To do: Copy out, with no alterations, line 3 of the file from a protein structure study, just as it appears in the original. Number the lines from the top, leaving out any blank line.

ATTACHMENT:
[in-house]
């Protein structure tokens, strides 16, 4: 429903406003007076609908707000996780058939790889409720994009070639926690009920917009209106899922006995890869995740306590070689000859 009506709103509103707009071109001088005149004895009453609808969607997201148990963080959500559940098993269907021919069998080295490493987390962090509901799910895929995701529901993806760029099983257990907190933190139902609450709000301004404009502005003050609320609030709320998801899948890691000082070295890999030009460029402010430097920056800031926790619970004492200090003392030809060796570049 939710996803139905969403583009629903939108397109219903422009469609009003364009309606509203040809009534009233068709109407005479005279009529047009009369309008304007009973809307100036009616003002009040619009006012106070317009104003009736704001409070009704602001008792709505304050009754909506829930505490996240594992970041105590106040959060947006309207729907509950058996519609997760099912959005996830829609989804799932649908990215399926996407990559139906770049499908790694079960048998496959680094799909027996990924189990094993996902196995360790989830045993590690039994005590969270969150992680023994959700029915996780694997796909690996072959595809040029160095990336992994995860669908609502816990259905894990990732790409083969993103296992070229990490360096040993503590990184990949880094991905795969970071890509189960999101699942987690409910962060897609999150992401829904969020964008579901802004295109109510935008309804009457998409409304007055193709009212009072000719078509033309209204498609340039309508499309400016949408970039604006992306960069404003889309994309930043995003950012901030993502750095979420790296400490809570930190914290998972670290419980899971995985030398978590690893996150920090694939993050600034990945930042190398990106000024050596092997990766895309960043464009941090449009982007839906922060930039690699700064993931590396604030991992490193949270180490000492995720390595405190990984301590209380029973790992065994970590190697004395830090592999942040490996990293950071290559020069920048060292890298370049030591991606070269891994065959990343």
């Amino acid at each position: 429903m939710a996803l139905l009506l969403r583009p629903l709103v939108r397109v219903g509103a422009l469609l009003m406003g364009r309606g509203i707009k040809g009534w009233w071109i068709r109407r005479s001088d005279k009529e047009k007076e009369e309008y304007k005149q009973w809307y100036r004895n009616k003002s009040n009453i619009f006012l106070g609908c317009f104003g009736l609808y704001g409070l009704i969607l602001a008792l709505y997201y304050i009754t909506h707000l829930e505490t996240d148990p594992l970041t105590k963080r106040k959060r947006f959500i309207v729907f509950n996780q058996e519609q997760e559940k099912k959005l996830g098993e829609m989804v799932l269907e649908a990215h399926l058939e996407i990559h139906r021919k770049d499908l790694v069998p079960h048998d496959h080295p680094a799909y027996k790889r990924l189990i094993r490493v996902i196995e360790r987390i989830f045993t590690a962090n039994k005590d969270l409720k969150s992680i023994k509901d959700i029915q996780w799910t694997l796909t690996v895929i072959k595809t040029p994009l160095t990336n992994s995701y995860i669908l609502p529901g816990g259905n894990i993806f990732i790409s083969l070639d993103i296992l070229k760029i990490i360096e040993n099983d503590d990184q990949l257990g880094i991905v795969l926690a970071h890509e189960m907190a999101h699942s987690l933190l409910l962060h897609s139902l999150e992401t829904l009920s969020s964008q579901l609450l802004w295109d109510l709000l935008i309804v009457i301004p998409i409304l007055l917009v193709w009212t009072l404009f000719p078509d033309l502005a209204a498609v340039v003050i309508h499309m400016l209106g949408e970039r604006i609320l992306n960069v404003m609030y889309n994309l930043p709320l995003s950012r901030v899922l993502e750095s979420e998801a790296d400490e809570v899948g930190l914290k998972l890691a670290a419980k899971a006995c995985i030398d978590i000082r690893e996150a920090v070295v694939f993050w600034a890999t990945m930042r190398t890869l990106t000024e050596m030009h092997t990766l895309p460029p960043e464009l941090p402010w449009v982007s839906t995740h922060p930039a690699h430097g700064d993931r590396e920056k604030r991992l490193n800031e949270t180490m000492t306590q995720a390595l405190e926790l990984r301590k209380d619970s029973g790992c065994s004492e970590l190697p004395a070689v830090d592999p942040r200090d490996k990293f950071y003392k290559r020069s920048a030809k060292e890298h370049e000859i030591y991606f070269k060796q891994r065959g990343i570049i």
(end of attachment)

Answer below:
């Amino acid at each position: 429903m939710a996803l139905l009506l969403r583009p629903l709103v939108r397109v219903g509103a422009l469609l009003m406003g364009r309606g509203i707009k040809g009534w009233w071109i068709r109407r005479s001088d005279k009529e047009k007076e009369e309008y304007k005149q009973w809307y100036r004895n009616k003002s009040n009453i619009f006012l106070g609908c317009f104003g009736l609808y704001g409070l009704i969607l602001a008792l709505y997201y304050i009754t909506h707000l829930e505490t996240d148990p594992l970041t105590k963080r106040k959060r947006f959500i309207v729907f509950n996780q058996e519609q997760e559940k099912k959005l996830g098993e829609m989804v799932l269907e649908a990215h399926l058939e996407i990559h139906r021919k770049d499908l790694v069998p079960h048998d496959h080295p680094a799909y027996k790889r990924l189990i094993r490493v996902i196995e360790r987390i989830f045993t590690a962090n039994k005590d969270l409720k969150s992680i023994k509901d959700i029915q996780w799910t694997l796909t690996v895929i072959k595809t040029p994009l160095t990336n992994s995701y995860i669908l609502p529901g816990g259905n894990i993806f990732i790409s083969l070639d993103i296992l070229k760029i990490i360096e040993n099983d503590d990184q990949l257990g880094i991905v795969l926690a970071h890509e189960m907190a999101h699942s987690l933190l409910l962060h897609s139902l999150e992401t829904l009920s969020s964008q579901l609450l802004w295109d109510l709000l935008i309804v009457i301004p998409i409304l007055l917009v193709w009212t009072l404009f000719p078509d033309l502005a209204a498609v340039v003050i309508h499309m400016l209106g949408e970039r604006i609320l992306n960069v404003m609030y889309n994309l930043p709320l995003s950012r901030v899922l993502e750095s979420e998801a790296d400490e809570v899948g930190l914290k998972l890691a670290a419980k899971a006995c995985i030398d978590i000082r690893e996150a920090v070295v694939f993050w600034a890999t990945m930042r190398t890869l990106t000024e050596m030009h092997t990766l895309p460029p960043e464009l941090p402010w449009v982007s839906t995740h922060p930039a690699h430097g700064d993931r590396e920056k604030r991992l490193n800031e949270t180490m000492t306590q995720a390595l405190e926790l990984r301590k209380d619970s029973g790992c065994s004492e970590l190697p004395a070689v830090d592999p942040r200090d490996k990293f950071y003392k290559r020069s920048a030809k060292e890298h370049e000859i030591y991606f070269k060796q891994r065959g990343i570049i």